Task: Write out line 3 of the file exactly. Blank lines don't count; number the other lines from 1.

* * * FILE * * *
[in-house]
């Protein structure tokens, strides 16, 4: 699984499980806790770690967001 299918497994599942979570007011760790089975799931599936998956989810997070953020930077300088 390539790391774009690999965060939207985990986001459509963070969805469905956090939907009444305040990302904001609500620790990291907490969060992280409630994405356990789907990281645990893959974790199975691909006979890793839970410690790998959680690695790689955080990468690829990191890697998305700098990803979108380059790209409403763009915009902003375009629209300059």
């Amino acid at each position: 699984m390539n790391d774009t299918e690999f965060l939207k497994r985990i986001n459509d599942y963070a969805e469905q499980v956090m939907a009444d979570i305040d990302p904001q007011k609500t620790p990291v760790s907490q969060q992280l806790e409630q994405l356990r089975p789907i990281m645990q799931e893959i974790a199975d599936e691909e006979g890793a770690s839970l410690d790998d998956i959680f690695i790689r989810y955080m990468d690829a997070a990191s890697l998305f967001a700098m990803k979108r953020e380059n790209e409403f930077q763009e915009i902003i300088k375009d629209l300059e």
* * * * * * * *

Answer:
């Amino acid at each position: 699984m390539n790391d774009t299918e690999f965060l939207k497994r985990i986001n459509d599942y963070a969805e469905q499980v956090m939907a009444d979570i305040d990302p904001q007011k609500t620790p990291v760790s907490q969060q992280l806790e409630q994405l356990r089975p789907i990281m645990q799931e893959i974790a199975d599936e691909e006979g890793a770690s839970l410690d790998d998956i959680f690695i790689r989810y955080m990468d690829a997070a990191s890697l998305f967001a700098m990803k979108r953020e380059n790209e409403f930077q763009e915009i902003i300088k375009d629209l300059e």